Almanac Data Tables

Aries, Sun, and Moon

2019 Jan Feb Mar Apr May Jun Jul Aug Sep Oct Nov Dec
2018 Jan Feb Mar Apr May Jun Jul Aug Sep Oct Nov Dec
2017 Jan Feb Mar Apr May Jun Jul Aug Sep Oct Nov Dec

Planets

2019 Jan Feb Mar Apr May Jun Jul Aug Sep Oct Nov Dec
2018 Jan Feb Mar Apr May Jun Jul Aug Sep Oct Nov Dec
2017 Jan Feb Mar Apr May Jun Jul Aug Sep Oct Nov Dec

Navigational stars with magnitude ≤ 1.5

2019 Jan Feb Mar Apr May Jun Jul Aug Sep Oct Nov Dec
2018 Jan Feb Mar Apr May Jun Jul Aug Sep Oct Nov Dec
2017 Jan Feb Mar Apr May Jun Jul Aug Sep Oct Nov Dec

Lunar Distance Tables

Lunar Distance Tables with one-hour intervals for up to 5 celestial bodies, including Proportional Logarithms

2019 Jan Feb Mar Apr May Jun Jul Aug Sep Oct Nov Dec
2018 Jan Feb Mar Apr May Jun Jul Aug Sep Oct Nov Dec
2017 Jan Feb Mar Apr May Jun Jul Aug Sep Oct Nov Dec

Lunar Distance Tables with one-hour intervals for up to 7 celestial bodies

2019 Jan Feb Mar Apr May Jun Jul Aug Sep Oct Nov Dec
2018 Jan Feb Mar Apr May Jun Jul Aug Sep Oct Nov Dec
2017 Jan Feb Mar Apr May Jun Jul Aug Sep Oct Nov Dec

Explanation

Which table which with Proportional Logarithms can be used with the Lunar Distance Tables?

Use this Proportional Logarithm Table for one-hour intervals.

For which celestial bodies is the lunar distance shown?

On the page with almanac data the lunar distance is shown if the following requirements are met: See also Steven Wepster's website for rules to decide whether the lunar distance is practically relevant. On his website you can also find tables with lunar distances with 3-hour intervals for the years 2007 to 2015 that are in the same format as the tables in the 19th century Nautical Almanac. The format of the lunar distance tables on this website is almost the same, except that the interval is 1 hour instead of 3 hours.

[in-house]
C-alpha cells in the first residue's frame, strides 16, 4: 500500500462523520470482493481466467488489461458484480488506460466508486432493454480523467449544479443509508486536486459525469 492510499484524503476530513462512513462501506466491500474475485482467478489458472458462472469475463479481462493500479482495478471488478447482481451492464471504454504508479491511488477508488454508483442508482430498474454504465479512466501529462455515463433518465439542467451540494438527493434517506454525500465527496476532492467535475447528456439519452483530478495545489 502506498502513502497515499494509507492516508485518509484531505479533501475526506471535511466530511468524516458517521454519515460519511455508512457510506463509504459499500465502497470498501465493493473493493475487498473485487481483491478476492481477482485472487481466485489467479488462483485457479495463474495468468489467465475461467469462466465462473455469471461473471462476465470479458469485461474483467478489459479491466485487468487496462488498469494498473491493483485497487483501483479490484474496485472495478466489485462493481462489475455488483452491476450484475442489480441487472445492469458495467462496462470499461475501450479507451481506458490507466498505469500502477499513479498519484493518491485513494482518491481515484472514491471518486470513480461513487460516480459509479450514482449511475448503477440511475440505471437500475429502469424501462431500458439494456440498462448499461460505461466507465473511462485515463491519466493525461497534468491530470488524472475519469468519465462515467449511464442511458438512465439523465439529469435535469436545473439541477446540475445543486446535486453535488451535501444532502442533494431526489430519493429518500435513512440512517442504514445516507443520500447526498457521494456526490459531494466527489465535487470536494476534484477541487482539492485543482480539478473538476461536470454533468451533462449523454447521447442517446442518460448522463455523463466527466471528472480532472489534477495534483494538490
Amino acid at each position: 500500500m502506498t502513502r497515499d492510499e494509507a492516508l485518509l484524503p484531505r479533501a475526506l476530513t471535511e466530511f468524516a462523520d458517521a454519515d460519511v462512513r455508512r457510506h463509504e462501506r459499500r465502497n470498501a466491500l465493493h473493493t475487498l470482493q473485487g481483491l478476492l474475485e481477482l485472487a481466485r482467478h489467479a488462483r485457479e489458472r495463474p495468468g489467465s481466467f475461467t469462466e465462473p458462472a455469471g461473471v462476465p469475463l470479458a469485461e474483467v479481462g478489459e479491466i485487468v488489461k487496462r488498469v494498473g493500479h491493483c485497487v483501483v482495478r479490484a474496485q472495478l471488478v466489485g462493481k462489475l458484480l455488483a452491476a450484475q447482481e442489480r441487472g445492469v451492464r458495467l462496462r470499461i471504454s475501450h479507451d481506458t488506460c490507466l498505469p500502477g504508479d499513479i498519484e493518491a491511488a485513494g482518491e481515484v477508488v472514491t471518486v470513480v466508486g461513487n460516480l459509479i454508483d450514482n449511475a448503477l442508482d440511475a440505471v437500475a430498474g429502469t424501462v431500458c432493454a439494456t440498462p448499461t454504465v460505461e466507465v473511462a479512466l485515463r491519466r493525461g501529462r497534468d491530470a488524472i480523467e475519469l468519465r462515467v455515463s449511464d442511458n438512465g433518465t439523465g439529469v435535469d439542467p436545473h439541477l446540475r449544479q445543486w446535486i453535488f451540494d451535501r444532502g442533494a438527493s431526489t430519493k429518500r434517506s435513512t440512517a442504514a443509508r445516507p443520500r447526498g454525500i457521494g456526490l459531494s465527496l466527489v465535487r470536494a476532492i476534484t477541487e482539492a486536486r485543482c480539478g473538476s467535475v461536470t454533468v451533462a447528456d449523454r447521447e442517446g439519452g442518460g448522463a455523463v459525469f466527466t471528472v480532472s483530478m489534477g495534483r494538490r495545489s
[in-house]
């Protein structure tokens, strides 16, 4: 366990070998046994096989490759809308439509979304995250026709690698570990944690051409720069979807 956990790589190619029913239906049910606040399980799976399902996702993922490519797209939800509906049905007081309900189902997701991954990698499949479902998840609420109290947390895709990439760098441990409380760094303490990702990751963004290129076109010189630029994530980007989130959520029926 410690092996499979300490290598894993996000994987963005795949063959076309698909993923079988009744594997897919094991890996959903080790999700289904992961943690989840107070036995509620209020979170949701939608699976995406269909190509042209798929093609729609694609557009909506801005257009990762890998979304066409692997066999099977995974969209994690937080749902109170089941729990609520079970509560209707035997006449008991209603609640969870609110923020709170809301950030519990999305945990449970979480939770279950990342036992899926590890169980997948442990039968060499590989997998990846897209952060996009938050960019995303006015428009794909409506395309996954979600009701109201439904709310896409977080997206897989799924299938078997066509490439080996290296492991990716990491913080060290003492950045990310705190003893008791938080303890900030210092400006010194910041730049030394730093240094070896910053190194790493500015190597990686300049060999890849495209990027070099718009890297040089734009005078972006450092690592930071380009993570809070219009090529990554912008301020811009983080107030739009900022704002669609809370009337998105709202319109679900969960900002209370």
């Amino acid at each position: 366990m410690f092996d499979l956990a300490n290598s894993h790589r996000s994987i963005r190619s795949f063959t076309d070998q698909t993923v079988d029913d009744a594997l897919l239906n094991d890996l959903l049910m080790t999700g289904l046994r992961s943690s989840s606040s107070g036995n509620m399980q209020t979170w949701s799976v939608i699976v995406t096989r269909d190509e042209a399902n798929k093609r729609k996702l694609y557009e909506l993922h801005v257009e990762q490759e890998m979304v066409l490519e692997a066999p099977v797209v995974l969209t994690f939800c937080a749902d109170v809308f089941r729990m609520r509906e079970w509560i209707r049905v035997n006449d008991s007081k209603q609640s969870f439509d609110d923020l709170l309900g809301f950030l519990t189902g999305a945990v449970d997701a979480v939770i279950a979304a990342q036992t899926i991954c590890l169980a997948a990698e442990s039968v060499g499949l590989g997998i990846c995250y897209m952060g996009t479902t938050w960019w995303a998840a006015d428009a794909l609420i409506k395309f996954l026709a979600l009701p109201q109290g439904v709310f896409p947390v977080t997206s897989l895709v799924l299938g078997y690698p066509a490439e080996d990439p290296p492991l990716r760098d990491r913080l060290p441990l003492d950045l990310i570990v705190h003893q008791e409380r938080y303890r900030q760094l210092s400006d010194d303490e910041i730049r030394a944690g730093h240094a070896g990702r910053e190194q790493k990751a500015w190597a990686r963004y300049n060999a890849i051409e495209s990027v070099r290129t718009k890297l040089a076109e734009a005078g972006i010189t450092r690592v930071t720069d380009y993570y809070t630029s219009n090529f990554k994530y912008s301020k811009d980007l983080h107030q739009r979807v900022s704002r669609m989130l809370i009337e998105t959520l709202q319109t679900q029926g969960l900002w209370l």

On the NavList community website I asked a question about when to display lunar distances. With a subject & author search for "lunar distance" you can easily find replies to this question. I thank the other community members for their suggestions!

How are the celestial bodies in the Lunar Distance Tables selected?

For each day, a celestial body was selected if the requirements mentioned in the previous question were met at 0:00 UTC. The selected celestial bodies were then assigned a score using a weighted sum of the following parameters: Two celestial bodies, A and B, have the same score if the lunar distance of A is 10° larger than that of B, and the change of lunar distance of A is 1' of arc larger than that of B. The celestial bodies with the highest scores were selected, where at least one celestial body with increasing and decreasing lunar distance was selected.

What do the '+' and '-' sign in front of the names of the celestial bodies in the Lunar Distance Tables mean?

The '+' or '-' sign in front of the name of the celestial body indicates whether the lunar distance is increasing or decreasing with time, respectively. The '+' or '-' sign also indicates whether the celestial body is west or east of the moon, respectively.

Why is the lunar distance in the Lunar Distance Tables not always shown for all hours of the day?

When the moon passes a celestial body close by, the lunar distance changes nonlinearly. As a consequence, a linear interpolation of the lunar distance is not very accurate anymore. If the maximum error that is made by using a linear interpolation exceeds 0.1' the lunar distance is not shown. For an explanation, click here.